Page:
STR claims that 38% of Singaporeans are poor. Oh really?

TL;DR – Apparently, Singaporeans don’t think.

There was an article in the States Times Review (STR) that had this claim: 1.3 million Singaporeans, or 38% of the population, are poor. That article came to this claim by twisting what Minister Gan Kim Yong said at the 2017 CHAS Family Carnival.

In his speech, Minister Gan said:

“Today, there are about 1.3 million Singaporeans who can benefit from CHAS, including our Pioneers, compared to just 34,000 when we started in 2012.”

That STR then claimed:

“To be eligible for CHAS medical subsidies, one will has (sic) to earn less than S$1,800 household monthly income per person. This is only about S$1,440 in take-home pay after CPF deductions. As there is no poverty line in Singapore, S$1,440 is considered “poor” as it is less than half the 2016’s median monthly salary of S$4,056, and less than a quarter of the GDP per capita of S$6,097 in a month.”

via Facebook

Deliberately twisting facts? Or just plain fake news?

I dare say whoever wrote that article is either an idiot, or a malicious and evil troublemaker. Why? If you look at his reasoning, he assumes that everyone in the household is earning a salary. How can that be?

A typical household in Singapore likely consists of two adults who are working and two children who are not. That’s four people. For everyone in that household to be eligible for CHAS benefit, the household monthly income per person needs to be less than $1,800. What does this mean?

Let’s say the two working adults earn $3,000 a month each. The household monthly income is $6,000. Since there are four people in the household, the household monthly income per person is $6,000 divide by four, which works out to be $1,500. Everyone in that household will be eligible to benefit from CHAS.

Is a family of four with a total household monthly income of $6,000 considered poor? They probably won’t live very luxuriously. But I don’t think you can consider them to be poor. So as you can clearly see just from this simple calculation, the reality is very different from what the article claimed.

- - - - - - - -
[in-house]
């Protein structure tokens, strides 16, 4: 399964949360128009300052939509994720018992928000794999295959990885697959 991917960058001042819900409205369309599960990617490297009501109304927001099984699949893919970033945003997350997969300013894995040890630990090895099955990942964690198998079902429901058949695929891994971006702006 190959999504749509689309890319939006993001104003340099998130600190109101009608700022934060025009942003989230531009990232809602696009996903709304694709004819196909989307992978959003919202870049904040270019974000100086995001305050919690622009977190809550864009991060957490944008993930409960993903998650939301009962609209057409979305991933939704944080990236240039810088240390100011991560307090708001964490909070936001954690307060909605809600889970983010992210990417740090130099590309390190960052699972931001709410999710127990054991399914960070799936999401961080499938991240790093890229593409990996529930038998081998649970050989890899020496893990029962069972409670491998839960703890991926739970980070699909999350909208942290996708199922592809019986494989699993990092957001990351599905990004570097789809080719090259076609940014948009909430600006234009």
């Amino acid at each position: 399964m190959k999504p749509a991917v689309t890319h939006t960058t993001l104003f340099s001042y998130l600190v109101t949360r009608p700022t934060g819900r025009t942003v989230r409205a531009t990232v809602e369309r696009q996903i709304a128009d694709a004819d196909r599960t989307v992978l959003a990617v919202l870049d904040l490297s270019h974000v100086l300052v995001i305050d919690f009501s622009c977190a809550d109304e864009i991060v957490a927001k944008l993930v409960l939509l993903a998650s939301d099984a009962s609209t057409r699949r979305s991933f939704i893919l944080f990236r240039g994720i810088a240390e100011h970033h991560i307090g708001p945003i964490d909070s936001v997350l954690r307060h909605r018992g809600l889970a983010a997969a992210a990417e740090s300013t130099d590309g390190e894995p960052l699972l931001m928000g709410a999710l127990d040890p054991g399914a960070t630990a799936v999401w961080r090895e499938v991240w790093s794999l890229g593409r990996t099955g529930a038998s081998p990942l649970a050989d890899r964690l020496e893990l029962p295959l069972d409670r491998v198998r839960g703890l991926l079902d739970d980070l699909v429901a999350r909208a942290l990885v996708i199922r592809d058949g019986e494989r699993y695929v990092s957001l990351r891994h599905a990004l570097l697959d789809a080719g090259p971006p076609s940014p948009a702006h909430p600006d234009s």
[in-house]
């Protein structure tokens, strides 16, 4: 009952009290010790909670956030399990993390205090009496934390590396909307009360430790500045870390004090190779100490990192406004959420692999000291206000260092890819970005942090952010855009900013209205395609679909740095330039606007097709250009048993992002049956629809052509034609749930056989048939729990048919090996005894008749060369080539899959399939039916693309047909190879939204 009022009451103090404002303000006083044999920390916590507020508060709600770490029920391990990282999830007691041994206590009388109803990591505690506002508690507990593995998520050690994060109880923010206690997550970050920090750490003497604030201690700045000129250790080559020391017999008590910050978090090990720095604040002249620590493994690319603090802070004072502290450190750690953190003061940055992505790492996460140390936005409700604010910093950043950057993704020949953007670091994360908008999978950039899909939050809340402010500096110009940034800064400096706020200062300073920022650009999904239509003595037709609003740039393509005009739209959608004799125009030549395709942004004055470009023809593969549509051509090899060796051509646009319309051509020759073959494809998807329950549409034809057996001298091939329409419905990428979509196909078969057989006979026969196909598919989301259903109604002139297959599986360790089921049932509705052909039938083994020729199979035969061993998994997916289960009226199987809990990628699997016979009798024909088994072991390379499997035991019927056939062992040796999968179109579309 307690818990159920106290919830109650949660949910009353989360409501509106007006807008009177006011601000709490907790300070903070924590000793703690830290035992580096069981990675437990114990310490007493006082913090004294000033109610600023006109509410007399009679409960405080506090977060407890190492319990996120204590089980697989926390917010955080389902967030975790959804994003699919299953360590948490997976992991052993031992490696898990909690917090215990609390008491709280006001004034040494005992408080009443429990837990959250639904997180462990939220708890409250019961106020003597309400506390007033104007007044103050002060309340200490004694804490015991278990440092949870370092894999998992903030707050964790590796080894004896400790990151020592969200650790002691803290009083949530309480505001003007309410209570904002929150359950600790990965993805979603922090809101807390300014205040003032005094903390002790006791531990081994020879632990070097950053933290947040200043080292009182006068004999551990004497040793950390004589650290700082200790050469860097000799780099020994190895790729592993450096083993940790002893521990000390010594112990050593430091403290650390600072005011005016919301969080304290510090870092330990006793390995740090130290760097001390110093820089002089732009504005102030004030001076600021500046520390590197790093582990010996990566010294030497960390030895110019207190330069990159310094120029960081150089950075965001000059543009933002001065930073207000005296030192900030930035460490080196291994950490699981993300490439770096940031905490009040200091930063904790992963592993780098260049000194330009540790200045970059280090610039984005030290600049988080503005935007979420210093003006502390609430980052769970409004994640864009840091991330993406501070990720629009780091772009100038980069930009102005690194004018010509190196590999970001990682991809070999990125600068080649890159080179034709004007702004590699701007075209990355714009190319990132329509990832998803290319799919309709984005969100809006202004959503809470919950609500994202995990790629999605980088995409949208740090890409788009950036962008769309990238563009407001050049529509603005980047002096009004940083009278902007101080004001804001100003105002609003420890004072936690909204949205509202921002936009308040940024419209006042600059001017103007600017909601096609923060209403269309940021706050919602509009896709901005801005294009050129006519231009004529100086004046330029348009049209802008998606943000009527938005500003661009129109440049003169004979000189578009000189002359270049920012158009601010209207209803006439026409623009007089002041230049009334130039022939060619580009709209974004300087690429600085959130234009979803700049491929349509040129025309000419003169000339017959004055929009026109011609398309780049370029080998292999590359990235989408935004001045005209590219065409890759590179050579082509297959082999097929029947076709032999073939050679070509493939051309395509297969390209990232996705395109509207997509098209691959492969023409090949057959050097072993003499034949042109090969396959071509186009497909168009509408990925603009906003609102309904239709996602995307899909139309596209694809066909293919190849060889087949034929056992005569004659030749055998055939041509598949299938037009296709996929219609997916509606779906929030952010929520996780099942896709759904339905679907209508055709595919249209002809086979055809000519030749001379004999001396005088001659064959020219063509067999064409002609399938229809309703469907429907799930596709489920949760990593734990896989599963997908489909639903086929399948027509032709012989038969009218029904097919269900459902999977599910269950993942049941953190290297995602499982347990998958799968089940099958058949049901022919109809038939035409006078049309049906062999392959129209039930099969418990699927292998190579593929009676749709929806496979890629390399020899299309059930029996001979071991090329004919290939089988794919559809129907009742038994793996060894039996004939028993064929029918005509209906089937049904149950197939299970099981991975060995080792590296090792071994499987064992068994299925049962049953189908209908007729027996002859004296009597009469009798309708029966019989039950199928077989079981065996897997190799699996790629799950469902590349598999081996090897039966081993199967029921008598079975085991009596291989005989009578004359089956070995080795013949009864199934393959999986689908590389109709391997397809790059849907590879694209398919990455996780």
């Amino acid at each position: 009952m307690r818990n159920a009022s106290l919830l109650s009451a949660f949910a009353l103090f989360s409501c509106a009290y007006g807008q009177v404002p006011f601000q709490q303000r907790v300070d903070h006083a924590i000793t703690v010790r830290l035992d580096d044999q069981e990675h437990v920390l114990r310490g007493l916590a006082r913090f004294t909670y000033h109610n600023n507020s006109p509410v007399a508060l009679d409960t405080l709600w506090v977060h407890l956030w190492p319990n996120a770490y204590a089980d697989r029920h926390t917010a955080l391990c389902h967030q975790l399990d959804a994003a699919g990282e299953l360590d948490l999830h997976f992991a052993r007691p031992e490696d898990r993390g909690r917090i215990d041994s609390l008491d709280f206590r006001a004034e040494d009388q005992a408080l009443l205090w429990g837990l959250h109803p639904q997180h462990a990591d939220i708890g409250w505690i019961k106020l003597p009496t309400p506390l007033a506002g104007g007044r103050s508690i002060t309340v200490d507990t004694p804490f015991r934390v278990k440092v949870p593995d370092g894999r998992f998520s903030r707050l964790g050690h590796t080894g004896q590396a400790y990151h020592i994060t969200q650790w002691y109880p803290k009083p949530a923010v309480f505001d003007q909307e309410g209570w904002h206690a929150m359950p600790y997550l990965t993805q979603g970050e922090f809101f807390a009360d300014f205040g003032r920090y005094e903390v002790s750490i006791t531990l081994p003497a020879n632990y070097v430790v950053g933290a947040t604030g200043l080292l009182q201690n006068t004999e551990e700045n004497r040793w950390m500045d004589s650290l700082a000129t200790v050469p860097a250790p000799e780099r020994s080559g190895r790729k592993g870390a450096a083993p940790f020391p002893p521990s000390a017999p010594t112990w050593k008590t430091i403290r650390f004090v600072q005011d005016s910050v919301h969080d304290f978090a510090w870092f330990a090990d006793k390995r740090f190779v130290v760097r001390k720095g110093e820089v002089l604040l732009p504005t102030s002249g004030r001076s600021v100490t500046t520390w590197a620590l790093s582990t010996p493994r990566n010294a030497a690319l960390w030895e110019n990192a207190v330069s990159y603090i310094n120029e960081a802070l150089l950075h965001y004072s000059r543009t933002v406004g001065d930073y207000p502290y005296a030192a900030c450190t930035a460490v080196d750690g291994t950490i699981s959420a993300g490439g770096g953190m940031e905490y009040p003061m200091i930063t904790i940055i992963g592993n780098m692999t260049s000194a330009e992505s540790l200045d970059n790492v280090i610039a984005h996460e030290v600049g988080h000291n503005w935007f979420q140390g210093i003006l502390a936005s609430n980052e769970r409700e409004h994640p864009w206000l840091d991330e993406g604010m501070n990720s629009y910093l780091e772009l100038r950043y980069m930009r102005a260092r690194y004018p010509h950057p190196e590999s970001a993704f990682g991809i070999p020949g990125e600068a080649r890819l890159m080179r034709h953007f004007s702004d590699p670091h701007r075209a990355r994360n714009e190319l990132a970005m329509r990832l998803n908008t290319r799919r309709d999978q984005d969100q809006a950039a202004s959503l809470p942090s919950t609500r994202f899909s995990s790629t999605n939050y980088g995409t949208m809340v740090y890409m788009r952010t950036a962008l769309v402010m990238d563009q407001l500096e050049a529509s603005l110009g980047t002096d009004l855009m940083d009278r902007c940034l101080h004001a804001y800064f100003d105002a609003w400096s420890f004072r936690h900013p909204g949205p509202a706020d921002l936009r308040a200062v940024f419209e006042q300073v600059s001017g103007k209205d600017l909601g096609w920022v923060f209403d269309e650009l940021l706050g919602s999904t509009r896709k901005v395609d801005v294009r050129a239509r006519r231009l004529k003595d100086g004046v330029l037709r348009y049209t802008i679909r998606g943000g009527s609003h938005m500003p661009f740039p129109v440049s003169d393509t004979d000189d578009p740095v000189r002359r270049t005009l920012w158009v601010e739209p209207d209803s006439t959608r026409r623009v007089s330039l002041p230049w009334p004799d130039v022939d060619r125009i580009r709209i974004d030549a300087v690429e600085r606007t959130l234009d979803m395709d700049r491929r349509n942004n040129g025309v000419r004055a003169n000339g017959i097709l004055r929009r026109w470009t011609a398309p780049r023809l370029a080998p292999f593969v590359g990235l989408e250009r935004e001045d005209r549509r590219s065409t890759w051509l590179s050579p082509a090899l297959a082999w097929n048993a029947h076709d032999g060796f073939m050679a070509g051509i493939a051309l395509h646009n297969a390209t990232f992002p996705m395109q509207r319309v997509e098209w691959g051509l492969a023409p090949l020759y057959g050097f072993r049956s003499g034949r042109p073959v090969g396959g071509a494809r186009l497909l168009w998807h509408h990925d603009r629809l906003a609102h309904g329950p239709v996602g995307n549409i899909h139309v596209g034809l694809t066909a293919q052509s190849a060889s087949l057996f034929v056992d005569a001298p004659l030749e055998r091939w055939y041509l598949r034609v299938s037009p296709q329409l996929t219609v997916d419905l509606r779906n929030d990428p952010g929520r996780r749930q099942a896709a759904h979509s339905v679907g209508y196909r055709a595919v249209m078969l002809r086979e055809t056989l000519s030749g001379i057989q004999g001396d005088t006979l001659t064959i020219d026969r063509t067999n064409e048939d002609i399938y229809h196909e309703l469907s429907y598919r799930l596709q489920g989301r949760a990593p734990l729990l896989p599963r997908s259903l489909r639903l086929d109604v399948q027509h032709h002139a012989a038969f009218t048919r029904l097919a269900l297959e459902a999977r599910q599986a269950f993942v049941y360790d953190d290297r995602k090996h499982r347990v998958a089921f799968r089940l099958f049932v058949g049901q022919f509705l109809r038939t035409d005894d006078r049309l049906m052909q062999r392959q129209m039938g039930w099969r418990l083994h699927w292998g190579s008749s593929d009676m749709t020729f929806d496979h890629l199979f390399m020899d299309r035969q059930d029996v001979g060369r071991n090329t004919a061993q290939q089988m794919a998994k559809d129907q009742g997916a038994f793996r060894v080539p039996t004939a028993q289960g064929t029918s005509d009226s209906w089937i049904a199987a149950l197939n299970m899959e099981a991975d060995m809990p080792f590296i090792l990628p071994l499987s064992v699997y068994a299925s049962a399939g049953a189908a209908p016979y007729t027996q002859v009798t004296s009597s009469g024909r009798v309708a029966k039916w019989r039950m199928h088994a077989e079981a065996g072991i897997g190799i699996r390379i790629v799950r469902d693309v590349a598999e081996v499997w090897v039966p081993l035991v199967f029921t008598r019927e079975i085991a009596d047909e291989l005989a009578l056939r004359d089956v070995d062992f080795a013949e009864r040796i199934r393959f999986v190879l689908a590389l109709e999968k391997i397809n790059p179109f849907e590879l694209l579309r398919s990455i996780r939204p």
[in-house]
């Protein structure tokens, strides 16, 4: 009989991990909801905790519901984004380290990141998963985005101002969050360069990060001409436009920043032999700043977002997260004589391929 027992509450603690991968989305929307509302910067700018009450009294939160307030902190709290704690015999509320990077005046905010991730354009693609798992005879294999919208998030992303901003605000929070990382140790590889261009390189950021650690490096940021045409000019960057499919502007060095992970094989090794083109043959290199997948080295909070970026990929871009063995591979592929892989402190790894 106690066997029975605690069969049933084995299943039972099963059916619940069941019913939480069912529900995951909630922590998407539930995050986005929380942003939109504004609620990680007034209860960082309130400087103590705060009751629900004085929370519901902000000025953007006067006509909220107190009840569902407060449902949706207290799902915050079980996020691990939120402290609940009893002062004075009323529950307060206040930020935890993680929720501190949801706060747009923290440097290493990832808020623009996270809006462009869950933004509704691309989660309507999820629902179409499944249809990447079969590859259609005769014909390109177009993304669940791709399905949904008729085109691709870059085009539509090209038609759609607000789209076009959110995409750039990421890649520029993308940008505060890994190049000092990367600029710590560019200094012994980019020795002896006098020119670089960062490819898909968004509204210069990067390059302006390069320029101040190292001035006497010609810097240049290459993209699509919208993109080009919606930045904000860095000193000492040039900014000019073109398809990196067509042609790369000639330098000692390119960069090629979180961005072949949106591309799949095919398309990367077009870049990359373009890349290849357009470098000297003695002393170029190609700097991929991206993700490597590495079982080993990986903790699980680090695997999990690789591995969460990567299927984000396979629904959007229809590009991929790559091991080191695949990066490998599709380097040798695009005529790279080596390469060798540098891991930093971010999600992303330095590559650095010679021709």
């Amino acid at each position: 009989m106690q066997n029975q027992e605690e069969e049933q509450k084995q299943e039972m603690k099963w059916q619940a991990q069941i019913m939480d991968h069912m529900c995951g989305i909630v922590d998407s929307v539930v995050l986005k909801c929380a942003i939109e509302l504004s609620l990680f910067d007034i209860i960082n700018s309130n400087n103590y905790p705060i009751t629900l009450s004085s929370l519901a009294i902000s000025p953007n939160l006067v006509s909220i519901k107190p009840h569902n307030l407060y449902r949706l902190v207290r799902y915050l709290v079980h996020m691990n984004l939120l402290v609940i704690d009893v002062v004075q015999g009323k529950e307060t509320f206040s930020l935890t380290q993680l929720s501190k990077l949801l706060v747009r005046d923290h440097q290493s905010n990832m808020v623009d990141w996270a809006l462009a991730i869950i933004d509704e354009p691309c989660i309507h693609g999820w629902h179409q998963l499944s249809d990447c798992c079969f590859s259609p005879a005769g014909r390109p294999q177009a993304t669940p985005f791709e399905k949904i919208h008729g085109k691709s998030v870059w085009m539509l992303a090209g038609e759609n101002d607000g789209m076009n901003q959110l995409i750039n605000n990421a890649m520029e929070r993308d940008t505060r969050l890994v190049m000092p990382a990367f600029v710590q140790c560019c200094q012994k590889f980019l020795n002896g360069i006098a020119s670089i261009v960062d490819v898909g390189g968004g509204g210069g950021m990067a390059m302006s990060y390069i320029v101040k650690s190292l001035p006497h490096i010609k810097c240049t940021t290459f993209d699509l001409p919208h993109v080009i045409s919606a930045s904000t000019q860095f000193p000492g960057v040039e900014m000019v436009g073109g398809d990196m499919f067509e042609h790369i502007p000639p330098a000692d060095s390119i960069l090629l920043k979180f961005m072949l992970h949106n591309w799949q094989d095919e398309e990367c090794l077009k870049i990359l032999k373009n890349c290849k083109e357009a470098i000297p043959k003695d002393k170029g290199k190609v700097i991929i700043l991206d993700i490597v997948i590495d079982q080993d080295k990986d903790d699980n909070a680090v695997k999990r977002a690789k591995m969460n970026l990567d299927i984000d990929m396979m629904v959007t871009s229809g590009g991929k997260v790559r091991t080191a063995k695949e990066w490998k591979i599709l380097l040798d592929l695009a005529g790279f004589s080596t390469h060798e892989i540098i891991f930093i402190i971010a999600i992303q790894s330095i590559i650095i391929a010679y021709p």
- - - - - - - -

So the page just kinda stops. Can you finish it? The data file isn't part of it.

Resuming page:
But wait. It gets better.

STR article conveniently ignores the Pioneer Generation

If you are a Singaporean from the Pioneer Generation, you automatically qualify for CHAS benefits. That’s right. Regardless of your income, or the annual value of where you stay, you automatically qualify for CHAS benefits. That means that 450,000 Singapore Citizens will automatically qualify for CHAS benefits regardless of their income levels. That includes people like:

Former Presidential candidate, Tan Cheng Bock also qualifies for CHAS benefits. (via)

Is the author suggesting that Dr Tan Cheng Bock is poor?

But some Singaporeans actually believe it

One would expect that anyone who reads such a preposterous claim to dismiss it as rubbish immediately. Unfortunately, that doesn’t seem to be the case. There seems to be Singaporeans who believe that preposterous claim.

And that is very worrying for two reasons.

First, Singaporeans don’t exercise critical thinking. The calculation we performed above isn’t difficult. It’s simple arithmetic. Anyone would have been able to do it.

Second, Singaporeans don’t fact-check. Typing in “CHAS eligibility” into google will give you this page:


As you can see, at the left side, you can see a link that says “CHAS Subsidy for Pioneers.” Click on that link and you will clearly see that all members of the Pioneer Generation automatically qualify for CHAS benefits. That page also reveals that there are about 450,000 Singaporeans in the Pioneer Generation.

So a simple exercise of basic arithmetic and Internet skills that would take less than two minutes is all you need to conclusively debunk that article. Yet, many Singaporeans aren’t willing to do it. Why? Are  we so lazy to use our brains?

Fine. If we are lazy to use our brains, then perhaps we should just stick to this very simple rule: Avoid rubbish sites that publish fake news or distort facts.


Just don’t read it. Do you want to be taken for a ride like a fool? I thought not.

Author: CRC

Working on a startup is a scary crazy process. To destress, I write random stuff.

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